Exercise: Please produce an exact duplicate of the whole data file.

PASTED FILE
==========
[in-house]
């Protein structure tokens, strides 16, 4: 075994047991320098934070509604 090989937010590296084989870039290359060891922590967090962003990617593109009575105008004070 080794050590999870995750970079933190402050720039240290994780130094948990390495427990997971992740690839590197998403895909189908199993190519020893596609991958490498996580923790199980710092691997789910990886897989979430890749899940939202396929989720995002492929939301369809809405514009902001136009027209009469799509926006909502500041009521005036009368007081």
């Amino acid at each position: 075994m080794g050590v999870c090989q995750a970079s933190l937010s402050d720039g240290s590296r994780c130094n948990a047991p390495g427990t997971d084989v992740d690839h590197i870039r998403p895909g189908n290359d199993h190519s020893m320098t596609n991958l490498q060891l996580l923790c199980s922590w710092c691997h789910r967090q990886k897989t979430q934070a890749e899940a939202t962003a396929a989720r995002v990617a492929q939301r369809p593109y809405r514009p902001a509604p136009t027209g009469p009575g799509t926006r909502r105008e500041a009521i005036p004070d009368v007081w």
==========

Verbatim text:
[in-house]
């Protein structure tokens, strides 16, 4: 075994047991320098934070509604 090989937010590296084989870039290359060891922590967090962003990617593109009575105008004070 080794050590999870995750970079933190402050720039240290994780130094948990390495427990997971992740690839590197998403895909189908199993190519020893596609991958490498996580923790199980710092691997789910990886897989979430890749899940939202396929989720995002492929939301369809809405514009902001136009027209009469799509926006909502500041009521005036009368007081």
């Amino acid at each position: 075994m080794g050590v999870c090989q995750a970079s933190l937010s402050d720039g240290s590296r994780c130094n948990a047991p390495g427990t997971d084989v992740d690839h590197i870039r998403p895909g189908n290359d199993h190519s020893m320098t596609n991958l490498q060891l996580l923790c199980s922590w710092c691997h789910r967090q990886k897989t979430q934070a890749e899940a939202t962003a396929a989720r995002v990617a492929q939301r369809p593109y809405r514009p902001a509604p136009t027209g009469p009575g799509t926006r909502r105008e500041a009521i005036p004070d009368v007081w």